Bodocena and the mysterious symbol: an enigma of Asturias in the Archaeological Museum

Bodocena and the mysterious symbol: an enigma in the Archaeological Museum of Asturias

La Voz de Asturias 03 Nov 2022

The Archaeological Museum of Asturias has added to its collection the stele of Bodocena, a funerary tablet from the 1st century found in Belmonte de Miranda, a piece of remarkable historical interest due to the use of an indigenous anthroponym. It was found thirty years ago in an orchard in the town of Villaverde, after having been placed as a lintel in a butter shop. The tombstone bears an inscription that translates as 'Bodocena, daughter of Aravo, from the castellum Agubrigense, aged 12, is buried here'. 

The piece is of notable historical interest due to the use of an indigenous anthroponym, unheard of in the region, and the reference to the patronymic or filiation, although the most notable feature in the text is the inclusion of a symbol, interpreted by most specialists as an allusion to the place of origin or belonging of the individual. Margarita Fernández, professor of Medieval History at the University of Oviedo, explained on Thursday that the piece found 30 years ago, which always remained in the hands of the owner's family, was recognised by the locals who "knew it had letters on it" but did not know "what it was". During her visit to the municipality of Belmonte as part of the fieldwork for her thesis, she found "a lot of gold mining" in all the castreño settlements that had not been catalogued, and she contacted Ceferino Marrón, a cowherd from Villaverde, who told her that he had "a stone with letters on it".

The researcher, who returned to the site in the following days, found that, as the stone was placed close to a wall, it could be "read perfectly", although the analysis took "a little more time", in which task she recalled the help she received at that time from Diego Santos, who recommended that she go to Ridea so that "they could publish the stele quickly". He revealed that the stone initially served as a lintel in a butter shop, and when "the stable was demolished" its owner "kept the stone because it was good enough to be used again for something else". According to Fernández, the stone slab was placed in the orchard of the owner's house, who "for a time charged a fee to be able to see it".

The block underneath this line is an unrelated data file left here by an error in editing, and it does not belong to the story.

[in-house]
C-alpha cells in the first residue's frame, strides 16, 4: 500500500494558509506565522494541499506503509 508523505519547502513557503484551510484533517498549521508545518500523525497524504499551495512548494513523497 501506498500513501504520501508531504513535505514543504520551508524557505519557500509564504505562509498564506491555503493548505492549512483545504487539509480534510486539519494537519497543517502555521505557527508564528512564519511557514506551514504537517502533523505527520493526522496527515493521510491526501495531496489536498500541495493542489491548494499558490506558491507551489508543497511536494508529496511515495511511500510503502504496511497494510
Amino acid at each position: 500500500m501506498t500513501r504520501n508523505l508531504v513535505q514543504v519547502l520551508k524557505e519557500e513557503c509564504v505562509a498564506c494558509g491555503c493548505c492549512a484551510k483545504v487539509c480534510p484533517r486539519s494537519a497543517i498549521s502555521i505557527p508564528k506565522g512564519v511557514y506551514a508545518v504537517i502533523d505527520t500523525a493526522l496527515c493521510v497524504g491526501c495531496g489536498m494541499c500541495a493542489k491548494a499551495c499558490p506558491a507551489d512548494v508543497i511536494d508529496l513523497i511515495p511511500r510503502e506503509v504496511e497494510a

In 1993, the professor found the stele, which she reported to the Museum, which at that time "did not have the funds to acquire it", so the discoverer negotiated with Marrón and then reported it to the Regional Ministry of Culture. The publication of the find by Ridea and the appearance in the media "truncated" the purchase process, as "collectors appeared who offered money" to the owner and "there was no way for it to go directly to the Archaeological Museum because there was already an economic transaction involved. 

In Asturias there are two other known examples in which this sign is recorded, although neither of them has, like the one from Villaverde, an archaeological context for the material find. The context of origin of the piece places it in the period of exploitation of the gold mines of the Begega mountain range during the Iron Age and the 1st century AD, it was reported. EFE